“A billion dollars? That’s not cool. You know what’s cool? A million dollars.” –Derek Sivers
Quite some time ago, I read this post by Chris Brogan about attention management. Chris is an author and consultant and has written many great articles on marketing-related topics. But even though I enjoy many of his writings and thoughts, I found myself scratching my head after reading these lines:
“…attention is finite.
With that in mind, it becomes a matter of budgeting and management. How much one-on-one can I invest, because that’s where the real value of social media kicks in. How can I get more information to more people in a one-to-many format, because that’s my only hope at scaling. This is what we have to ask ourselves daily.”
Chris is right of course: Attention is finite. Still, his conclusions puzzle me: Why should we have to ask ourselves daily about how to optimize our time usage? Why should we see every “one-on-one” meeting as an “investment”, and try to get the word out to “more people in a one-to-many format”?
I for one have never been a friend of aggressive proselytizing. Because… who are we? Jesus? Or are we just trying to sell a product? If the latter’s the case, what’s all that hype about scaling? Why not just forget scaling and chill the fuck out for a while?
Business, the “Staying Small” Way
A different approach was taken by entrepreneur Derek Sivers, as outlined in this interview with Michael Ellsberg:
As CDBaby was growing, once you get beyond say 10 or 15 employees, all of the sudden you’re on the radar of business-to-business services that start pitching you all these things you “need.” I.e., “You need to use our business metrics…” etc.
We’d even get people coming by in person, in suits, with clipboards, to say, “Well of course, you need to have an employee review policy.”
And I’d say, “Need? OK, so if I do not do this, will I be thrown in jail?”
And they’d say, “Well, no, no, no, but you really should. . . ”
And I’d say, “OK, we’re done here.” Unless I’m actually going to be thrown in jail for not doing it, then I don’t need it. [Laughing.]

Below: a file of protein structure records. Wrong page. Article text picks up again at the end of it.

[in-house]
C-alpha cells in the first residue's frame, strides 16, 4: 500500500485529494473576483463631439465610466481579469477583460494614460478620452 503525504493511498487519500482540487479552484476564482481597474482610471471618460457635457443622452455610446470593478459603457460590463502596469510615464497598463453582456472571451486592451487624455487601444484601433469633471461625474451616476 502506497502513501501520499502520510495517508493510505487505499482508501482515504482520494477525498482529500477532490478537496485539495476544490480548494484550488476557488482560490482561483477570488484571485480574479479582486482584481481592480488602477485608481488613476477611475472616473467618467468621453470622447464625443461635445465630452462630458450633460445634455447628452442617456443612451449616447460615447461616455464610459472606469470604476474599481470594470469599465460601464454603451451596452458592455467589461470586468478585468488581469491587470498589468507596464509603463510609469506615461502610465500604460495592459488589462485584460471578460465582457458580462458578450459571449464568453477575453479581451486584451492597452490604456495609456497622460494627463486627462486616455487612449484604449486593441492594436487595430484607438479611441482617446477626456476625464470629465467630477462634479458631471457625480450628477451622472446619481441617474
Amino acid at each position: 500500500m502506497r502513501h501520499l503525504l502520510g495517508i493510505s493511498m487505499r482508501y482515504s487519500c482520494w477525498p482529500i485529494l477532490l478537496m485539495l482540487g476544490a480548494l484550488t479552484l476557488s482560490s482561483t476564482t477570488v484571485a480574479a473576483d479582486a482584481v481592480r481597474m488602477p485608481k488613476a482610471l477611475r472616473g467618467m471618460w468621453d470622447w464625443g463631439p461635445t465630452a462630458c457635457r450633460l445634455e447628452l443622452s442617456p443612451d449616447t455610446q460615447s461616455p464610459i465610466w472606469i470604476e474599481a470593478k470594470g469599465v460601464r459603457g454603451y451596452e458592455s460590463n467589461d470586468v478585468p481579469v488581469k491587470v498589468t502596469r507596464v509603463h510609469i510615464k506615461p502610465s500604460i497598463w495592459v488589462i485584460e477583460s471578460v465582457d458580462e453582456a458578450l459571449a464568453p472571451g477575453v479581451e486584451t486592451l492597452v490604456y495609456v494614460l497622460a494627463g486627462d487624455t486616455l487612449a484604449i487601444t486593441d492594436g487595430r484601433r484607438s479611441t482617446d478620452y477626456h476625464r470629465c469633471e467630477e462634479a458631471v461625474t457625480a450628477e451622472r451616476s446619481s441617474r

Sivers wasn’t crazy about scaling. He certainly wasn’t against growth, but from what I can tell after reading that interview, he didn’t freak out about it. His company grew faster than he had planned, anyway.
Here’s the (real) billion dollar question: Can’t Chris Brogan live quite nicely with the money he’s making right now? If he can, why does he have to scale?
Don’t get me wrong: I don’t want to single Chris out. Nor any of the other “growth” bloggers, like Gary Vaynerchuk or whoever. For me it’s fine for them to grow as much as they want to. It can certainly be thrilling to build a larger company.
I just don’t agree with everybody painting the picture as if growth was mandatory. And that’s really about a much bigger issue than just building a marketing company: Ultimately, do we all really need evermore money? Do we really need more growth? Do we really need to scale?
Here’s another quote from Derek:
…I realized, you can just opt out of all of this. As long as you’re able to keep your living costs low—if you can live on $1,000 a month, or better yet, $700 a month—you don’t need to do anything for anyone, you can just do the occasional little odd job, and say no to the rest.
This chimes with me: Personal frugality pays higher dividends than any scaled business could ever do. It’s not about living miserably, but about living smarter: If I ever reach the point where I have to “budget” my quality time, ceaselessly worrying about getting the word out to evermore people, I’d be tempted to simply shift gears and take a walk for a change.
If I was Chris Brogan or Gary Vaynerchuk, the only thing I’d wish to do was to scale down. Degrow. And chill out for a change.
Our society is looking for growth like a crackhead for his next fix. Thankfully, there are better ways to lead a business, even if it might make us just a couple of millions instead of billions.